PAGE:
(CMR) The Food and Drug Administration (FDA) has asked states to temporarily halt using Johnson & Johnson’s Covid-19 vaccine after six people in the US developed a rare blood-clotting disorder. The FDA said the recommendation was “out of an abundance of caution.”
The cases occurred in women ages 18 to 48, with symptoms developing six to 13 days after receiving the shot.
“Right now, these adverse events appear to be extremely rare,” the FDA said in a joint statement with the Centers for Disease Control and Prevention. “COVID-19 vaccine safety is a top priority for the federal government, and we take all reports of health problems following COVID-19 vaccination very seriously.”
FDA asked that people who have received the J&J vaccine who develop severe headache, abdominal pain, leg pain, or shortness of breath within three weeks after vaccination should contact their health care provider.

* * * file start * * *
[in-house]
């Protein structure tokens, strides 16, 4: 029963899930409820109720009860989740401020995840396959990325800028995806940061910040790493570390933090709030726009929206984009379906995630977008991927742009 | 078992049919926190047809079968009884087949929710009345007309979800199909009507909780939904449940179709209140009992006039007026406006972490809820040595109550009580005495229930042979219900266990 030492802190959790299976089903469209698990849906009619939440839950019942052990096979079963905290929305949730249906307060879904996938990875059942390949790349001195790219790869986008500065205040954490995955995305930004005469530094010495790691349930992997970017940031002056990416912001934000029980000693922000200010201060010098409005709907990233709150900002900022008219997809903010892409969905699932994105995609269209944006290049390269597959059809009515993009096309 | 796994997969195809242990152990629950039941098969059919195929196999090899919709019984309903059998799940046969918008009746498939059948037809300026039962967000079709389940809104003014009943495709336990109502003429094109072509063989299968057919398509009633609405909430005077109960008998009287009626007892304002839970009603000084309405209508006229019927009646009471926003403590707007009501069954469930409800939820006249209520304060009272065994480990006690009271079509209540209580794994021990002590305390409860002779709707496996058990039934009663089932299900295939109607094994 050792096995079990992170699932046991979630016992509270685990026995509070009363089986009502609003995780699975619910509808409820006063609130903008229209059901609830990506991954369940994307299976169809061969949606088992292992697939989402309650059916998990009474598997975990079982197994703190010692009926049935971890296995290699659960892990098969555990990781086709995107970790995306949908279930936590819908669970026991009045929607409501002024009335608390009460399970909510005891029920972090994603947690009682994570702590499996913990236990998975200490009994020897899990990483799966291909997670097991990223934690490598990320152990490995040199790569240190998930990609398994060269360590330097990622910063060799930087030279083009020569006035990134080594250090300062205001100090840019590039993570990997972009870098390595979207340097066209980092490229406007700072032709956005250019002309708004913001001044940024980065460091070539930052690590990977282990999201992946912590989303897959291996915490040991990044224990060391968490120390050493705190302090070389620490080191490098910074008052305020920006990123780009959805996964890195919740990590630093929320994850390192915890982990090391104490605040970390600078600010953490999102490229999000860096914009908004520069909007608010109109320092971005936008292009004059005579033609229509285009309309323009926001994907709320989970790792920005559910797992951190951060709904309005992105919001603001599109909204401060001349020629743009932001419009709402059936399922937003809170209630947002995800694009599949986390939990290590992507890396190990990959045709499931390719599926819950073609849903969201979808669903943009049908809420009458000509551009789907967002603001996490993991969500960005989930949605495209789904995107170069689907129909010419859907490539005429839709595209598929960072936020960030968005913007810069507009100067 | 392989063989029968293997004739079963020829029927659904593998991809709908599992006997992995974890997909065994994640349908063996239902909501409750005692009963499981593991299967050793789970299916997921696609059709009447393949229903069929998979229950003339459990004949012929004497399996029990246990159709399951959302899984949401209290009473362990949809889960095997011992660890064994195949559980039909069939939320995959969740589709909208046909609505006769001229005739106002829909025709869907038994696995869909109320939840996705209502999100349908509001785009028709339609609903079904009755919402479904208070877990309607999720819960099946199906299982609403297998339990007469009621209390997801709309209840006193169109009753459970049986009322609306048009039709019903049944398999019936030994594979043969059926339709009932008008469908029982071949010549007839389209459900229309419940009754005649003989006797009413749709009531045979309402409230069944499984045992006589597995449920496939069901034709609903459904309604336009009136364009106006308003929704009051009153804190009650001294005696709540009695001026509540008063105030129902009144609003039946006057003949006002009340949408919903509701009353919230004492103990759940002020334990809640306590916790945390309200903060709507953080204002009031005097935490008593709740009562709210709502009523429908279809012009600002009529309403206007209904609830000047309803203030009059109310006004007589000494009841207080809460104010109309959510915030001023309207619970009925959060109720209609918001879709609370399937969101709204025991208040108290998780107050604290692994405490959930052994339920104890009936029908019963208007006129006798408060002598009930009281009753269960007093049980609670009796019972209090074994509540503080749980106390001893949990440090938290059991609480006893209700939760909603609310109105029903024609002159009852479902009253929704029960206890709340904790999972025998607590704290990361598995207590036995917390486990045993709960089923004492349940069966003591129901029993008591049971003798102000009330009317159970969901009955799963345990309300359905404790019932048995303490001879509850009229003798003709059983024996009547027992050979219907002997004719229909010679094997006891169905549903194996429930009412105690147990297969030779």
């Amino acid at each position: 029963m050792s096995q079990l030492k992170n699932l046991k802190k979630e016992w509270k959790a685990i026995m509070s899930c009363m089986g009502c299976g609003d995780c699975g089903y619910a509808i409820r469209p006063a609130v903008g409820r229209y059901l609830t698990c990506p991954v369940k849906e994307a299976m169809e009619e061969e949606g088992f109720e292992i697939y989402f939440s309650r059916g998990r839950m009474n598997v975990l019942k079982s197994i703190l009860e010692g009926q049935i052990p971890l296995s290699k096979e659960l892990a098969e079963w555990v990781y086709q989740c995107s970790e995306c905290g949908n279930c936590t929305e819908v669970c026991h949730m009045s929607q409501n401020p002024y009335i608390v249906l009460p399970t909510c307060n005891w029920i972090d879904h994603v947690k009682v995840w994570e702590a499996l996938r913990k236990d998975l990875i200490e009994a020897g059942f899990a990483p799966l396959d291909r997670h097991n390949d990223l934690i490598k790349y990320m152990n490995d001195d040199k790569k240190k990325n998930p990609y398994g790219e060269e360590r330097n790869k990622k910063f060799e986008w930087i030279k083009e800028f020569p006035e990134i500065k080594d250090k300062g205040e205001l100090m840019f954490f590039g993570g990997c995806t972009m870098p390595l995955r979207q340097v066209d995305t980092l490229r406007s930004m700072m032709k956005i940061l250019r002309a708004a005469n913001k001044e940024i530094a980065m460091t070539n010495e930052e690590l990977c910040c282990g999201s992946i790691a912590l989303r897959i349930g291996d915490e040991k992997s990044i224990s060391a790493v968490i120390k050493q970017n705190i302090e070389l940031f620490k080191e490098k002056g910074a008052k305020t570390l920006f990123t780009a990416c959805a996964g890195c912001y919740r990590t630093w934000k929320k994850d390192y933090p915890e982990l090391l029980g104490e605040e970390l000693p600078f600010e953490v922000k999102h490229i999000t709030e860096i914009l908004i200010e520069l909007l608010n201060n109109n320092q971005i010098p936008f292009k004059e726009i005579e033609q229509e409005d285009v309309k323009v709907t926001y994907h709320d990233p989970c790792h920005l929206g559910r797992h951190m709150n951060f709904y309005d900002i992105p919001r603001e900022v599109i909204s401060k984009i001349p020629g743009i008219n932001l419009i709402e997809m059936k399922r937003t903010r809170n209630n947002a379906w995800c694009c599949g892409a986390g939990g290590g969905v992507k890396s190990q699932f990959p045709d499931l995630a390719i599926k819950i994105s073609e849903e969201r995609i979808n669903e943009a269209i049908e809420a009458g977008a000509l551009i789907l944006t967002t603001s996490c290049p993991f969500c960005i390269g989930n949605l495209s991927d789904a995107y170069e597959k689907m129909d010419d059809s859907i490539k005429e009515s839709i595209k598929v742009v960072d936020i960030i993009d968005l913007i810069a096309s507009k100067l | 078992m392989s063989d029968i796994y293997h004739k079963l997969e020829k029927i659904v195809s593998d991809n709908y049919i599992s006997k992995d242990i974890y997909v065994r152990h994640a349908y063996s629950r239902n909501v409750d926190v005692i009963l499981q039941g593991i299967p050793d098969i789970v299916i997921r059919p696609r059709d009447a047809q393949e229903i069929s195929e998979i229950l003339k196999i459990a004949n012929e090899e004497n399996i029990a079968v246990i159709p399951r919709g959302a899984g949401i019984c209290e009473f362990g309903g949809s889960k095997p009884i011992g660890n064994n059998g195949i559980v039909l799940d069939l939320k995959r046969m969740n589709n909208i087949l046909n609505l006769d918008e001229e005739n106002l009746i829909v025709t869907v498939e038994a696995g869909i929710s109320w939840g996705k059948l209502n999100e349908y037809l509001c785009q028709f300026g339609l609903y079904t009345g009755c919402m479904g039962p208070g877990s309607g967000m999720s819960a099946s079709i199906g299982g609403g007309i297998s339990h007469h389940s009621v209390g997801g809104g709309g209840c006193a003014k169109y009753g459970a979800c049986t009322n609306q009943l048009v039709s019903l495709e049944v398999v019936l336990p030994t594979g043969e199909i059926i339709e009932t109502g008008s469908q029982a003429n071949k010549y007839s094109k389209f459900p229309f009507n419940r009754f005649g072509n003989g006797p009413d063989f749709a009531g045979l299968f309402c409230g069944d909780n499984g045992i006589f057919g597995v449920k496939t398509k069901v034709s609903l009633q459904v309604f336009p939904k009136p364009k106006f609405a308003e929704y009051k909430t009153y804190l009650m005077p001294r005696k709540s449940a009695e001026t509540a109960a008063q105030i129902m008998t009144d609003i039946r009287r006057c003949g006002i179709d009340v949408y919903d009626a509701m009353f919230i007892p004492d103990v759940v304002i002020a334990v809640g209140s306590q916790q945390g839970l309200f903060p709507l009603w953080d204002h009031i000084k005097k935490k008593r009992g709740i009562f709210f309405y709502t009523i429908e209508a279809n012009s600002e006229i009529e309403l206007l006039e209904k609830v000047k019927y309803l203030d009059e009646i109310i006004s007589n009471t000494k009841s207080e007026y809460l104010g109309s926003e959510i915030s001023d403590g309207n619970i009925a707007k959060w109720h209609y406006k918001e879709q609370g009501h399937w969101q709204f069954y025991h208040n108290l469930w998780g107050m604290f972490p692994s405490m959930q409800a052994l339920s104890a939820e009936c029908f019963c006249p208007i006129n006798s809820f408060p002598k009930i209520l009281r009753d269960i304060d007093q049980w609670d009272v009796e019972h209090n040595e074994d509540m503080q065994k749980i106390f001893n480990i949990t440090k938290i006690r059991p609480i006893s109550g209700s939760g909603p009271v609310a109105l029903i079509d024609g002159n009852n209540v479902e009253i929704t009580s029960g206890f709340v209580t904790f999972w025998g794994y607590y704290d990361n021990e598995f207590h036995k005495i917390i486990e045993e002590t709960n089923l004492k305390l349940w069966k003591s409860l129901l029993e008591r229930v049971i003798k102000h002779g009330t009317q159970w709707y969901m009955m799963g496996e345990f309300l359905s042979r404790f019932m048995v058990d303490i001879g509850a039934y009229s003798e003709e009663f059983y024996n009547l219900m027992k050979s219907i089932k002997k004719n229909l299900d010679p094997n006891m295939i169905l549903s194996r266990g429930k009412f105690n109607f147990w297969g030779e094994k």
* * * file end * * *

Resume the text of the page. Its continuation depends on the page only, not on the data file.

J&J said in a statement that “no clear causal relationship” has been identified between the blood clots and the vaccine and that it was working closely with regulators to assess the data. More than 6.8 million doses of J&J’s vaccine have been administered in the US.
CDC will convene a meeting of the Advisory Committee on Immunization Practices (ACIP) on Wednesday to further review these cases and assess their potential significance. FDA will review that analysis as it also investigates these cases.
The J&J/Janssen vaccine was 66.3% effective in clinical trials (efficacy) at preventing laboratory-confirmed COVID-19 illness in people who had no evidence of prior infection 2 weeks after receiving the vaccine. People had the most protection 2 weeks after getting vaccinated.